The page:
In this year's myriad discussions of stimulus and jobs programs, no one has yet publicly raised the idea to ask Santa Claus to take Christmas Eve off. Outsourcing his job by asking mere mortals to deliver presents to the world's children could provide the jolt required to right a staggering economy.
Claus could not be reached to comment on this story. Independent researchers have yet to develop a reasonable understanding of the techniques that allow him to travel the globe, delivering packages to hundreds of millions of residences over the course of a single evening.
NORAD -- the military organization responsible for the aerospace and maritime defense of the United States and Canada -- tracks his sleigh on radar, and speculators have attributed his swiftness to everything from special reindeer feed to relativistic physics.
Because little hard data is available to explain Claus' techniques, distributing the goods would have to depend on familiar vehicles such as delivery trucks. The mathematical techniques of operations research, a discipline that tackles complicated problems like scheduling commercial aircraft and improving productivity, would have to be the secret weapon. The job is large, researchers said, but not insurmountable.
According to the U.S. Census Bureau, the number of children in the world age 14 and younger is 1.8 billion. Assuming two kids per household, 900 million residencies would require deliveries. Presents can be delivered only when kids are asleep, leaving a window of no more than 10 hours, and probably fewer -- to allow for those who would sneak out of bed to check under the tree. Accounting for time zones, Claus has fewer than 36 hours to deliver all these presents. It's a flabbergasting, improbable 7,000 deliveries per second.
Fact sheets from major delivery agencies suggest that replacing Claus' efforts would be a huge job. UPS Inc. reports serving 7.9 million customers daily; FedEx lists an average daily volume of 7.5 million shipments; and even the Postal Service never matches the volume of Claus' delivery effort, even on the busiest mailing day of the year -- albeit with the advantage of fewer places to stop, clustered in a single country.
"The key is having the right amount of everything, at the right time," said Warren Powell, an operations researcher at Princeton University in N.J. He suggested that the shipping methods would greatly impact the speed and cost -- air delivery is quick and costly, ships are slow and cheaper.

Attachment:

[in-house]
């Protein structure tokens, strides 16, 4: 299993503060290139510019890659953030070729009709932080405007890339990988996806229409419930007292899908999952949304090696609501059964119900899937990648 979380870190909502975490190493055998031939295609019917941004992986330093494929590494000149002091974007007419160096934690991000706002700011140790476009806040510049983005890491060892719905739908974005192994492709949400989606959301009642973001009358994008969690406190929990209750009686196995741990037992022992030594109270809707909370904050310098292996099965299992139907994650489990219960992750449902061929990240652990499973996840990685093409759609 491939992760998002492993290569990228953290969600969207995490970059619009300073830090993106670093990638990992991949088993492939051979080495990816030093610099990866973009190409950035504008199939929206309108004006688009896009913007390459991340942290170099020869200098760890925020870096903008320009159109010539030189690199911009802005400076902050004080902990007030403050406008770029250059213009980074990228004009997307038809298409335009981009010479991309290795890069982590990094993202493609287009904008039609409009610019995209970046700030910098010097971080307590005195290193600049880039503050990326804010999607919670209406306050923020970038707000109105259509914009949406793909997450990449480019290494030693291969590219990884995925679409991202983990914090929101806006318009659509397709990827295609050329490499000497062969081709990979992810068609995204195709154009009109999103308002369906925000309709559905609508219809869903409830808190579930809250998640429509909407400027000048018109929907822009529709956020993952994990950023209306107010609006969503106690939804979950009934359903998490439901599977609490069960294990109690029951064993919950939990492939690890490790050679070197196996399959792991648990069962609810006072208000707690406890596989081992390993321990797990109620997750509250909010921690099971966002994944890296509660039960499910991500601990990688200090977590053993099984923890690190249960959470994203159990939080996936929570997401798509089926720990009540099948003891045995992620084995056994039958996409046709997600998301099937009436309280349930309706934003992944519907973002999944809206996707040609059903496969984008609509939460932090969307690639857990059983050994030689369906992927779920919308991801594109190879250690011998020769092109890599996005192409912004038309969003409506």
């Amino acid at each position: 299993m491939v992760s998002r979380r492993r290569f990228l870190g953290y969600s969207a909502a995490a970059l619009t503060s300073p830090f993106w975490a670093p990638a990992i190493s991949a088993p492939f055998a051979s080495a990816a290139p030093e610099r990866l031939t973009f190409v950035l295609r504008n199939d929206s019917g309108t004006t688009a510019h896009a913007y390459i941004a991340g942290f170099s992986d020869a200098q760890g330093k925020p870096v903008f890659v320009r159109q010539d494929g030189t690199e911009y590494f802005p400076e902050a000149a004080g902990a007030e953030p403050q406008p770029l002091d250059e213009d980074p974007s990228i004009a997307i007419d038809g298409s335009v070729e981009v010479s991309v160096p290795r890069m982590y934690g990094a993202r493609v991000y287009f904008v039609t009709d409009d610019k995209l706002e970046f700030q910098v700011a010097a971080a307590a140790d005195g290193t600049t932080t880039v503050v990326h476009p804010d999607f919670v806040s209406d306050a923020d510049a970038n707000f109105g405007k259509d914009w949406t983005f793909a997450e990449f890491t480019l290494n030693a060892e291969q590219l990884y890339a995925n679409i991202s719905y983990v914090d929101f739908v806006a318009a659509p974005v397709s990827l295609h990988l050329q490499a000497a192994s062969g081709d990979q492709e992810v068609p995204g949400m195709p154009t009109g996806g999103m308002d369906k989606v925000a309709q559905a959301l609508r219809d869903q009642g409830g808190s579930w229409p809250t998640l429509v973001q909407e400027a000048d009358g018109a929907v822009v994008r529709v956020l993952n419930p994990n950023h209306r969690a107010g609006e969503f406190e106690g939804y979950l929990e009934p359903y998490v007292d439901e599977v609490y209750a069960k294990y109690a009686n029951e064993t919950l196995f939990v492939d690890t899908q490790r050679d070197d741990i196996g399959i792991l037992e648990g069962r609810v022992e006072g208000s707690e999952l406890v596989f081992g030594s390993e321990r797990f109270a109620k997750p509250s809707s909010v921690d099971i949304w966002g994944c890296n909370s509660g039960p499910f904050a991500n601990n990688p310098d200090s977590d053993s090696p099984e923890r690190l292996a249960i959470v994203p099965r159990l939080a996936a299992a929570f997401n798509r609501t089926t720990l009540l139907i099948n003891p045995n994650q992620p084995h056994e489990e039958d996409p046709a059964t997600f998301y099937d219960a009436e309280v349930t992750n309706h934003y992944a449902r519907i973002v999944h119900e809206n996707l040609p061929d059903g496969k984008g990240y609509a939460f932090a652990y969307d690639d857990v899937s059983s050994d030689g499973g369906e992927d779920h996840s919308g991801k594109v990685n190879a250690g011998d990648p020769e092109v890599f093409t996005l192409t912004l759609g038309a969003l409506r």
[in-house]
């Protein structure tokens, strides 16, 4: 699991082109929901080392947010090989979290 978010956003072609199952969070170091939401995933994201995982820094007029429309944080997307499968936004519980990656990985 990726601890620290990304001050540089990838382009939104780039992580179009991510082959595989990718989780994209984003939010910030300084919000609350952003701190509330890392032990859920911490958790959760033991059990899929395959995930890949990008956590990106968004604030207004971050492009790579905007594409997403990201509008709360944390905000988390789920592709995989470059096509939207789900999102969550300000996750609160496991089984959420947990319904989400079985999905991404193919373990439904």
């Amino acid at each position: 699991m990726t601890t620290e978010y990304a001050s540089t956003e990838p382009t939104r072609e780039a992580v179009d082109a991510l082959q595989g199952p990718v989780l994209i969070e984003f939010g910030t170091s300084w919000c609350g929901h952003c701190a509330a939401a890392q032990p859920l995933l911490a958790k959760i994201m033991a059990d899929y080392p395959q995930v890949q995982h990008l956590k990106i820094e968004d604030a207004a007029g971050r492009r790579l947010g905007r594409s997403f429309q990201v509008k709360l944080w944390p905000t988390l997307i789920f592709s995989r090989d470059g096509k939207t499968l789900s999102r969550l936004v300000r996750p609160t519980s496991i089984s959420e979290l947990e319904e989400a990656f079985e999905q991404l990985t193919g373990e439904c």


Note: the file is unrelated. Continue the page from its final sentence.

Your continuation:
"If you can start making toys in the spring and summer, you can start moving them late summer and fall using fairly low-cost options," said Powell.
Claus' sleigh may be able to carry all the presents at once, without reloading, which makes one factory at the North Pole sensible. For his replacements, it would be much more efficient to spread the toy production to many locations, and ease the burden to deliver the toys to local warehouses where delivery drivers load up for their Christmas Eve trips.
"For us the place to start is: how many people do I need to do the job?" said Jack Levis, the Director of Process Management at UPS. He's responsible for the systems that assign deliveries to drivers, suggest the routes they take and other analytical projects.
Levis' job often involves making the plans to hire personnel and divide up work. "It's how much work do you have to do? Where is it? How many people do I need in each area?"
On average, drivers deliver 200 packages per day, said Levis. If drivers, motivated by Christmas cheer, increase their productivity and each visit 200 households, delivering presents for each child, 4.5 million drivers could visit the 900 million households around the world in a single night.
Because toy production has not yet been decentralized and is believed to occur at the North Pole, the effort would be even larger. In addition to delivery drivers, the effort would also require feeder drivers (to bring the presents from the North Pole to regional distribution centers), sorters (to sort the packages at distribution centers and assign them to each delivery driver), and logistical planners.
Many of these workers would start working long before Christmas Eve to prepare for the big day. Additionally, some cultures share holiday gifts on multiple days, or on days other than Dec. 25, allowing drivers to work multiple days. Launching this jobs program could really put a dent in the unemployment problem.
Santa, when's the last time you took a vacation?
© 2009 Inside Science News Service